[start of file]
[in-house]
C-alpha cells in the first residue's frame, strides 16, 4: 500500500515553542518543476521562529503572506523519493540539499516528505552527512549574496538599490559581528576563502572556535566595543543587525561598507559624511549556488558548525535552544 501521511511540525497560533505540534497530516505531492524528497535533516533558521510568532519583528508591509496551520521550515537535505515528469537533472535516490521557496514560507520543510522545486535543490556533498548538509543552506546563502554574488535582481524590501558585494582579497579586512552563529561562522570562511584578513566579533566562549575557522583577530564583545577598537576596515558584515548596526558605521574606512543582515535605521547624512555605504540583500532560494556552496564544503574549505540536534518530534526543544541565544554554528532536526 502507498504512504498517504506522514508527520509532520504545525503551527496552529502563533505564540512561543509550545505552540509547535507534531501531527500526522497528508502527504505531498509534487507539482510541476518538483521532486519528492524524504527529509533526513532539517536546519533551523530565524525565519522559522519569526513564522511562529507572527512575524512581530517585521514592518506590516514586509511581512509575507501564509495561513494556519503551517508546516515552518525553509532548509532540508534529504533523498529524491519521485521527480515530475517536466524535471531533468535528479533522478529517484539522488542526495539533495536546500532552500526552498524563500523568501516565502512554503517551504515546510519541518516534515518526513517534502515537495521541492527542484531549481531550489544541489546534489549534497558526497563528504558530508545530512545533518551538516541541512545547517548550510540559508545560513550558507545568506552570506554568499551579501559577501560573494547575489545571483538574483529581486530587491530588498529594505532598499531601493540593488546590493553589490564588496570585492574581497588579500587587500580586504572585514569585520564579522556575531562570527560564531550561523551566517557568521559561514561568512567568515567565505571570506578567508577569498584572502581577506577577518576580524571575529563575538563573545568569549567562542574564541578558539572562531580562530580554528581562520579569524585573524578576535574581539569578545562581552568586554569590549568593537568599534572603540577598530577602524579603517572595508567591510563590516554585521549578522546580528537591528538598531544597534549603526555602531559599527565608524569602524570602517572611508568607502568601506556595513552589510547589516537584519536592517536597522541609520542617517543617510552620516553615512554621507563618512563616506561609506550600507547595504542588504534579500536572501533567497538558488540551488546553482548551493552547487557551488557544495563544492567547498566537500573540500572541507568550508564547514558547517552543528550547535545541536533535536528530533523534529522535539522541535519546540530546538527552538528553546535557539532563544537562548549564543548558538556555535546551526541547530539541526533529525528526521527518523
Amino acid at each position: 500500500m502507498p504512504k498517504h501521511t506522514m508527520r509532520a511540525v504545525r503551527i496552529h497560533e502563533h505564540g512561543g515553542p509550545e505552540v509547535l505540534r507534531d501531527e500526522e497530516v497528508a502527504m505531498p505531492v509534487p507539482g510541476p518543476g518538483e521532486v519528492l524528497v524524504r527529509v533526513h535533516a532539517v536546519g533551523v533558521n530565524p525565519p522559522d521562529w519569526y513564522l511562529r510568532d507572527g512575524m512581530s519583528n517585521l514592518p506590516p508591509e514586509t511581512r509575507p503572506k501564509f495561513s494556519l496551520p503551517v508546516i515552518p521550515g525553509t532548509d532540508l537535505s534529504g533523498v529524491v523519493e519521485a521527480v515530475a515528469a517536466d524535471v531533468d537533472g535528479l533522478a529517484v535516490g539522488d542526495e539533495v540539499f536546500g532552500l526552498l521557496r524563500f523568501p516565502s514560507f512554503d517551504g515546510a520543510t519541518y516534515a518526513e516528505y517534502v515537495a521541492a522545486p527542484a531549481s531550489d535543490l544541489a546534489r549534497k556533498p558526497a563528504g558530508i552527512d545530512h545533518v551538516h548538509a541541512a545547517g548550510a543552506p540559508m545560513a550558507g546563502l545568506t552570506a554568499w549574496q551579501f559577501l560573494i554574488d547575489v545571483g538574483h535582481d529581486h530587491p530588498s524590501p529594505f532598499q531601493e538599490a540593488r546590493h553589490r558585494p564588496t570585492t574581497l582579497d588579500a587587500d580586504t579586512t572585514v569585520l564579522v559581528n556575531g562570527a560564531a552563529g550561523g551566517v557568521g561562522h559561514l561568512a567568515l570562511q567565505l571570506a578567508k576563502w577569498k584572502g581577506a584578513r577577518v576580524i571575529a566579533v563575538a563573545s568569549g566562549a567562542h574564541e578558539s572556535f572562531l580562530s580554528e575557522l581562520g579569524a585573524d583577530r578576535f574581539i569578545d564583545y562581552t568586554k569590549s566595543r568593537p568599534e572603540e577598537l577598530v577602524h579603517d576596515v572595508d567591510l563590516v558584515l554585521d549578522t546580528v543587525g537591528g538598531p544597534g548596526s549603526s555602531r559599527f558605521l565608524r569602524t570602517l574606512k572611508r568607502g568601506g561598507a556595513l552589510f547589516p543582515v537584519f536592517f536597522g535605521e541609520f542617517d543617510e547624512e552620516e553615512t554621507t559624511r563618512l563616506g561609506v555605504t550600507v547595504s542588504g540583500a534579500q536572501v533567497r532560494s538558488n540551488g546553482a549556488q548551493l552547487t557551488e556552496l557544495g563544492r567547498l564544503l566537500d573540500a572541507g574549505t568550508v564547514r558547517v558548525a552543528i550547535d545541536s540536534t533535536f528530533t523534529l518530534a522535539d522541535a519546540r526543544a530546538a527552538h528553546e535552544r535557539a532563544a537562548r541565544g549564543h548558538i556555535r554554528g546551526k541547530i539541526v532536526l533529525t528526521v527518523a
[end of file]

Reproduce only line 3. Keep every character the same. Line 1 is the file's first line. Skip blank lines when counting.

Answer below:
Amino acid at each position: 500500500m502507498p504512504k498517504h501521511t506522514m508527520r509532520a511540525v504545525r503551527i496552529h497560533e502563533h505564540g512561543g515553542p509550545e505552540v509547535l505540534r507534531d501531527e500526522e497530516v497528508a502527504m505531498p505531492v509534487p507539482g510541476p518543476g518538483e521532486v519528492l524528497v524524504r527529509v533526513h535533516a532539517v536546519g533551523v533558521n530565524p525565519p522559522d521562529w519569526y513564522l511562529r510568532d507572527g512575524m512581530s519583528n517585521l514592518p506590516p508591509e514586509t511581512r509575507p503572506k501564509f495561513s494556519l496551520p503551517v508546516i515552518p521550515g525553509t532548509d532540508l537535505s534529504g533523498v529524491v523519493e519521485a521527480v515530475a515528469a517536466d524535471v531533468d537533472g535528479l533522478a529517484v535516490g539522488d542526495e539533495v540539499f536546500g532552500l526552498l521557496r524563500f523568501p516565502s514560507f512554503d517551504g515546510a520543510t519541518y516534515a518526513e516528505y517534502v515537495a521541492a522545486p527542484a531549481s531550489d535543490l544541489a546534489r549534497k556533498p558526497a563528504g558530508i552527512d545530512h545533518v551538516h548538509a541541512a545547517g548550510a543552506p540559508m545560513a550558507g546563502l545568506t552570506a554568499w549574496q551579501f559577501l560573494i554574488d547575489v545571483g538574483h535582481d529581486h530587491p530588498s524590501p529594505f532598499q531601493e538599490a540593488r546590493h553589490r558585494p564588496t570585492t574581497l582579497d588579500a587587500d580586504t579586512t572585514v569585520l564579522v559581528n556575531g562570527a560564531a552563529g550561523g551566517v557568521g561562522h559561514l561568512a567568515l570562511q567565505l571570506a578567508k576563502w577569498k584572502g581577506a584578513r577577518v576580524i571575529a566579533v563575538a563573545s568569549g566562549a567562542h574564541e578558539s572556535f572562531l580562530s580554528e575557522l581562520g579569524a585573524d583577530r578576535f574581539i569578545d564583545y562581552t568586554k569590549s566595543r568593537p568599534e572603540e577598537l577598530v577602524h579603517d576596515v572595508d567591510l563590516v558584515l554585521d549578522t546580528v543587525g537591528g538598531p544597534g548596526s549603526s555602531r559599527f558605521l565608524r569602524t570602517l574606512k572611508r568607502g568601506g561598507a556595513l552589510f547589516p543582515v537584519f536592517f536597522g535605521e541609520f542617517d543617510e547624512e552620516e553615512t554621507t559624511r563618512l563616506g561609506v555605504t550600507v547595504s542588504g540583500a534579500q536572501v533567497r532560494s538558488n540551488g546553482a549556488q548551493l552547487t557551488e556552496l557544495g563544492r567547498l564544503l566537500d573540500a572541507g574549505t568550508v564547514r558547517v558548525a552543528i550547535d545541536s540536534t533535536f528530533t523534529l518530534a522535539d522541535a519546540r526543544a530546538a527552538h528553546e535552544r535557539a532563544a537562548r541565544g549564543h548558538i556555535r554554528g546551526k541547530i539541526v532536526l533529525t528526521v527518523a